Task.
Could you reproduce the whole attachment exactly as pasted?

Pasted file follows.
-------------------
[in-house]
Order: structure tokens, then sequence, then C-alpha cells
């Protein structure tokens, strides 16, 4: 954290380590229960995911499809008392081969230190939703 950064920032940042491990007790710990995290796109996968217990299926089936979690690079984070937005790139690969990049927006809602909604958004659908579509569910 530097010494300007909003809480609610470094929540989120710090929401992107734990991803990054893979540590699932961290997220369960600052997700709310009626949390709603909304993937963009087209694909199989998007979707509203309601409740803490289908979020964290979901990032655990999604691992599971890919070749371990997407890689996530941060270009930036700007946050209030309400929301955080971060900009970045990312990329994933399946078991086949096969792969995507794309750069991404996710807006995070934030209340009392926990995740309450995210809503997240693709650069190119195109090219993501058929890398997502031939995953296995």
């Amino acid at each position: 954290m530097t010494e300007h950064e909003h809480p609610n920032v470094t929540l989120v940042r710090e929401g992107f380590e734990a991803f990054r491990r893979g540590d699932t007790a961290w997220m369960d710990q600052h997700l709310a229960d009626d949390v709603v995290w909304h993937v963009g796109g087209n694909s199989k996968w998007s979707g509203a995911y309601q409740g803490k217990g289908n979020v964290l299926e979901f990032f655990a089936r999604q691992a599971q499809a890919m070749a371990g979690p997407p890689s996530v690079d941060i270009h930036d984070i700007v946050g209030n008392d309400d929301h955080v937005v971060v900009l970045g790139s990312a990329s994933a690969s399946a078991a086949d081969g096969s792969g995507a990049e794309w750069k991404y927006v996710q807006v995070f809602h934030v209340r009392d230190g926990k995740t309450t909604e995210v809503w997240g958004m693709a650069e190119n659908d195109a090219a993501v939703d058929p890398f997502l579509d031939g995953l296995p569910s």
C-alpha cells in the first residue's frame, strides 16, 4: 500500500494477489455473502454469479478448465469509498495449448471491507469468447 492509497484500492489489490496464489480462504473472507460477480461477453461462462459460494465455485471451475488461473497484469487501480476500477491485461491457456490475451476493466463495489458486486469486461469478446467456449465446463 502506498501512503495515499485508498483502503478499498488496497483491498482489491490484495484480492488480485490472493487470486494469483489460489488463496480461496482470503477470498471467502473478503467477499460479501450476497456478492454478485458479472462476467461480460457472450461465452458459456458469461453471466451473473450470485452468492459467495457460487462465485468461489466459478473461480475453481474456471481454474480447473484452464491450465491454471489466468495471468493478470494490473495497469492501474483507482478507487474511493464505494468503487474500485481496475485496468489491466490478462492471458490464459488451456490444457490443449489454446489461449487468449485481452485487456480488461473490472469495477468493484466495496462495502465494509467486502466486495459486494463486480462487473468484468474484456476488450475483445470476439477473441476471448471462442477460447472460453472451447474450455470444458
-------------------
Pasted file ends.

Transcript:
[in-house]
Order: structure tokens, then sequence, then C-alpha cells
């Protein structure tokens, strides 16, 4: 954290380590229960995911499809008392081969230190939703 950064920032940042491990007790710990995290796109996968217990299926089936979690690079984070937005790139690969990049927006809602909604958004659908579509569910 530097010494300007909003809480609610470094929540989120710090929401992107734990991803990054893979540590699932961290997220369960600052997700709310009626949390709603909304993937963009087209694909199989998007979707509203309601409740803490289908979020964290979901990032655990999604691992599971890919070749371990997407890689996530941060270009930036700007946050209030309400929301955080971060900009970045990312990329994933399946078991086949096969792969995507794309750069991404996710807006995070934030209340009392926990995740309450995210809503997240693709650069190119195109090219993501058929890398997502031939995953296995």
């Amino acid at each position: 954290m530097t010494e300007h950064e909003h809480p609610n920032v470094t929540l989120v940042r710090e929401g992107f380590e734990a991803f990054r491990r893979g540590d699932t007790a961290w997220m369960d710990q600052h997700l709310a229960d009626d949390v709603v995290w909304h993937v963009g796109g087209n694909s199989k996968w998007s979707g509203a995911y309601q409740g803490k217990g289908n979020v964290l299926e979901f990032f655990a089936r999604q691992a599971q499809a890919m070749a371990g979690p997407p890689s996530v690079d941060i270009h930036d984070i700007v946050g209030n008392d309400d929301h955080v937005v971060v900009l970045g790139s990312a990329s994933a690969s399946a078991a086949d081969g096969s792969g995507a990049e794309w750069k991404y927006v996710q807006v995070f809602h934030v209340r009392d230190g926990k995740t309450t909604e995210v809503w997240g958004m693709a650069e190119n659908d195109a090219a993501v939703d058929p890398f997502l579509d031939g995953l296995p569910s």
C-alpha cells in the first residue's frame, strides 16, 4: 500500500494477489455473502454469479478448465469509498495449448471491507469468447 492509497484500492489489490496464489480462504473472507460477480461477453461462462459460494465455485471451475488461473497484469487501480476500477491485461491457456490475451476493466463495489458486486469486461469478446467456449465446463 502506498501512503495515499485508498483502503478499498488496497483491498482489491490484495484480492488480485490472493487470486494469483489460489488463496480461496482470503477470498471467502473478503467477499460479501450476497456478492454478485458479472462476467461480460457472450461465452458459456458469461453471466451473473450470485452468492459467495457460487462465485468461489466459478473461480475453481474456471481454474480447473484452464491450465491454471489466468495471468493478470494490473495497469492501474483507482478507487474511493464505494468503487474500485481496475485496468489491466490478462492471458490464459488451456490444457490443449489454446489461449487468449485481452485487456480488461473490472469495477468493484466495496462495502465494509467486502466486495459486494463486480462487473468484468474484456476488450475483445470476439477473441476471448471462442477460447472460453472451447474450455470444458